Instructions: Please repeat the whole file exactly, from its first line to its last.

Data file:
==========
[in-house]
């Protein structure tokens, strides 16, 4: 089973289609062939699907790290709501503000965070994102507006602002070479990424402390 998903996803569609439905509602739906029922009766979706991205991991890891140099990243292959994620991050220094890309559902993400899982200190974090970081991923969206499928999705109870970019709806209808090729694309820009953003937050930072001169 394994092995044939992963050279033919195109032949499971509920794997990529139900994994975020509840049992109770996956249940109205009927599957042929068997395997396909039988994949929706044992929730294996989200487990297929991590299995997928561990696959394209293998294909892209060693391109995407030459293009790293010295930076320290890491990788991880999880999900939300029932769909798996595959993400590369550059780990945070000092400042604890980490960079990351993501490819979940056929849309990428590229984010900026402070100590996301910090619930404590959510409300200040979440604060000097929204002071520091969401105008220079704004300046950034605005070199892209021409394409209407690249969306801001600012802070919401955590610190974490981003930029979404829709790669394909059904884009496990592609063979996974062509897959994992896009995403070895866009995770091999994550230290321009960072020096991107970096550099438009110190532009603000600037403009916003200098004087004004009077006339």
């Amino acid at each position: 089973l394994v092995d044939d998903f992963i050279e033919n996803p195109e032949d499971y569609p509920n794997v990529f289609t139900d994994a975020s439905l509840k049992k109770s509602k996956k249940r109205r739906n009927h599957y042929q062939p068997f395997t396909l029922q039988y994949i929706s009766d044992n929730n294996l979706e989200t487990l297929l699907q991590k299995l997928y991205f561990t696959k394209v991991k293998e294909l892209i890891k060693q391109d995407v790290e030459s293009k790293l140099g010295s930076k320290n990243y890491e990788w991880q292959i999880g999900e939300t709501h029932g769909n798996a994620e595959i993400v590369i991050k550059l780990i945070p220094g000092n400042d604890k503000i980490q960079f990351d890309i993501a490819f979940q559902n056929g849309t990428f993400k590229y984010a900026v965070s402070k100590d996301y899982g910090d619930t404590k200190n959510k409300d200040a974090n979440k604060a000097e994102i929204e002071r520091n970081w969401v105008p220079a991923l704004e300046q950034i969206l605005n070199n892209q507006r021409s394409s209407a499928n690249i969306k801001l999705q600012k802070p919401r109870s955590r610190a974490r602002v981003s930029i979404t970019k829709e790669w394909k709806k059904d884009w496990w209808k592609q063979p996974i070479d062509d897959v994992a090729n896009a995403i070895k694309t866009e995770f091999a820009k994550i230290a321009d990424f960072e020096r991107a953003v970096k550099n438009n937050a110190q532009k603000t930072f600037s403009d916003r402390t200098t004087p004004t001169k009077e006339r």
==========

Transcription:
[in-house]
């Protein structure tokens, strides 16, 4: 089973289609062939699907790290709501503000965070994102507006602002070479990424402390 998903996803569609439905509602739906029922009766979706991205991991890891140099990243292959994620991050220094890309559902993400899982200190974090970081991923969206499928999705109870970019709806209808090729694309820009953003937050930072001169 394994092995044939992963050279033919195109032949499971509920794997990529139900994994975020509840049992109770996956249940109205009927599957042929068997395997396909039988994949929706044992929730294996989200487990297929991590299995997928561990696959394209293998294909892209060693391109995407030459293009790293010295930076320290890491990788991880999880999900939300029932769909798996595959993400590369550059780990945070000092400042604890980490960079990351993501490819979940056929849309990428590229984010900026402070100590996301910090619930404590959510409300200040979440604060000097929204002071520091969401105008220079704004300046950034605005070199892209021409394409209407690249969306801001600012802070919401955590610190974490981003930029979404829709790669394909059904884009496990592609063979996974062509897959994992896009995403070895866009995770091999994550230290321009960072020096991107970096550099438009110190532009603000600037403009916003200098004087004004009077006339």
């Amino acid at each position: 089973l394994v092995d044939d998903f992963i050279e033919n996803p195109e032949d499971y569609p509920n794997v990529f289609t139900d994994a975020s439905l509840k049992k109770s509602k996956k249940r109205r739906n009927h599957y042929q062939p068997f395997t396909l029922q039988y994949i929706s009766d044992n929730n294996l979706e989200t487990l297929l699907q991590k299995l997928y991205f561990t696959k394209v991991k293998e294909l892209i890891k060693q391109d995407v790290e030459s293009k790293l140099g010295s930076k320290n990243y890491e990788w991880q292959i999880g999900e939300t709501h029932g769909n798996a994620e595959i993400v590369i991050k550059l780990i945070p220094g000092n400042d604890k503000i980490q960079f990351d890309i993501a490819f979940q559902n056929g849309t990428f993400k590229y984010a900026v965070s402070k100590d996301y899982g910090d619930t404590k200190n959510k409300d200040a974090n979440k604060a000097e994102i929204e002071r520091n970081w969401v105008p220079a991923l704004e300046q950034i969206l605005n070199n892209q507006r021409s394409s209407a499928n690249i969306k801001l999705q600012k802070p919401r109870s955590r610190a974490r602002v981003s930029i979404t970019k829709e790669w394909k709806k059904d884009w496990w209808k592609q063979p996974i070479d062509d897959v994992a090729n896009a995403i070895k694309t866009e995770f091999a820009k994550i230290a321009d990424f960072e020096r991107a953003v970096k550099n438009n937050a110190q532009k603000t930072f600037s403009d916003r402390t200098t004087p004004t001169k009077e006339r």